Colombia allows foreign exchange transfers to move freely in and out of the country. Financial authorities apply strict reporting requirements for both current transfers and foreign investment, but there are few limits on international money transfers to Colombia or from Columbia. The Colombian peso (COP) is fully convertible and free floats on the market.
All foreign exchange transfers must be made through the official currency market by authorised foreign market intermediaries (FMI), which include commercial banks, financial corporations and foreign exchange agents. Starting in October 2014, Colombian authorities require standard supporting documentation - including customers contact and bank account information - for all foreign exchange payments denominated in Colombian pesos.
Foreign exchange can be easily obtained through the official currency market for foreign settlements related to trade and investment, but we recommend consulting an expert to be sure to comply with payment and transaction reporting deadlines. Individuals may carry a maximum of US$10,000 or its equivalent in other currencies in or out of Colombia at one time.
Forex transactions that take place on Colombian platforms consist almost exclusively of COP-USD conversions, which amounted to US$3.1bn per day in April 2013, according to data from the Bank for International Settlements.
Colombian residents are free to establish forex accounts with financial institutions abroad with funds obtained through the formal currency market. If these funds (referred to as compensation accounts) are used in forex transactions related to trade or investment coming in or out of Colombia, the account must be registered with the central bank. Payments between Colombian residents are required to be made in COP. However, a measure introduced in 2013 allows residents to send and receive payments in foreign exchange using compensation accounts held abroad.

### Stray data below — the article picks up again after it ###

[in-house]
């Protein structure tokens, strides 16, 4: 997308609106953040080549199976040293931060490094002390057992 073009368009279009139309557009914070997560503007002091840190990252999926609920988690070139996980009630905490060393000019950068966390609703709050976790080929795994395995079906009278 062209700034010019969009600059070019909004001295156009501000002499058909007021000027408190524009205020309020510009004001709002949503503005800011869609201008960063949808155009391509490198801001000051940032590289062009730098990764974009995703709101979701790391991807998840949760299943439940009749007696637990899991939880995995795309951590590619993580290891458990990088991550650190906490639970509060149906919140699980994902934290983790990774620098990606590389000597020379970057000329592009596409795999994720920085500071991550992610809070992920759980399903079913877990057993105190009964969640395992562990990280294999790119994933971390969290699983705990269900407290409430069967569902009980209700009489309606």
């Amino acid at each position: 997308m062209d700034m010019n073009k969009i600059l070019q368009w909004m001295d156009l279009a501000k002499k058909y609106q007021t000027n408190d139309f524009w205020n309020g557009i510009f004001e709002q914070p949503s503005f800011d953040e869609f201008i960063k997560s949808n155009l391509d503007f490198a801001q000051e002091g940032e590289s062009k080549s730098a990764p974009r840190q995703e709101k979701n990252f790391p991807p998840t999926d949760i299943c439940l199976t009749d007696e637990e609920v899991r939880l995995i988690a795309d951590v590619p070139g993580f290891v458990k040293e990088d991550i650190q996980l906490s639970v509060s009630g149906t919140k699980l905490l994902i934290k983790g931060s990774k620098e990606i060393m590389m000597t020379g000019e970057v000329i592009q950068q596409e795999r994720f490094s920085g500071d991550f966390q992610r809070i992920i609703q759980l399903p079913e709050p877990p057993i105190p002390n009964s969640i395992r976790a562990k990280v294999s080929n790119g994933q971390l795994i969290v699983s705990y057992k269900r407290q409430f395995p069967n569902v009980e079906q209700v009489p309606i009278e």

Non-residents are permitted to hold foreign currency accounts in Colombian banks, though residents are not, with the exception of multilateral organisations, foreign agents, and transportation, travel or other internationally-focused businesses.
Colombia's central bank, Banco de la Repblica, is the country's primary monetary and financial authority. The central bank uses inflation targets as the anchor of its monetary policy and intervenes occasionally in order maintain inflation, and therefore price stability, within a target range.
A separate financial supervision agency, the Superintendencia Financiera de Colombia (SFC), oversees the regulation of the banking and capital markets, with the goal of maintaining financial stability, ensuring compliance with national regulation and developing the securities market. The SFC is also responsible for ensuring financial consumer protection.
The SFC oversees the fulfilment of foreign exchange transactions by financial intermediaries, while the the Colombian Taxes and Customs Authority (DIAN) oversees foreign exchange operations that arise from imports or exports of goods and services.
Colombia is a strong driver of international trade and relies heavily on smooth operation of the foreign exchange market. The country has signed or is negotiating more than a dozen Free Trade Agreements (FTA) and is one of the founding members of the Pacific Alliance, a regional grouping established in 2011 with Mexico, Chile and Peru to promote trade and economic integration.
The government has continued to open up the economy in the last five years; Colombia received a record level of US$16.8bn in foreign direct investment (FDI) in 2013, making it the fourth largest destination in the region after Brazil, Mexico and Chile. Few restrictions apply to FDI in Colombia, including real estate purchases. Most investments must be declared to the central bank, after which foreign currency may be freely imported and converted to COP, and investment capital and proceeds can be freely remitted in most cases. Certain restrictions apply to foreign firms in the oil and gas industry, including an exchange tax applied to investment profits that are transferred out of the country.
The Colombian peso (COP) can be abbreviated as COL$ or simply using its official $ symbol. One peso is made up of 100 centavos. The Banco de la Repblica issues banknotes in values of $1,000, $2,000, $5,000, $10,000, $20,000 and $50,000, and coins in values of $50, $100, $200, $500 and $1,000.
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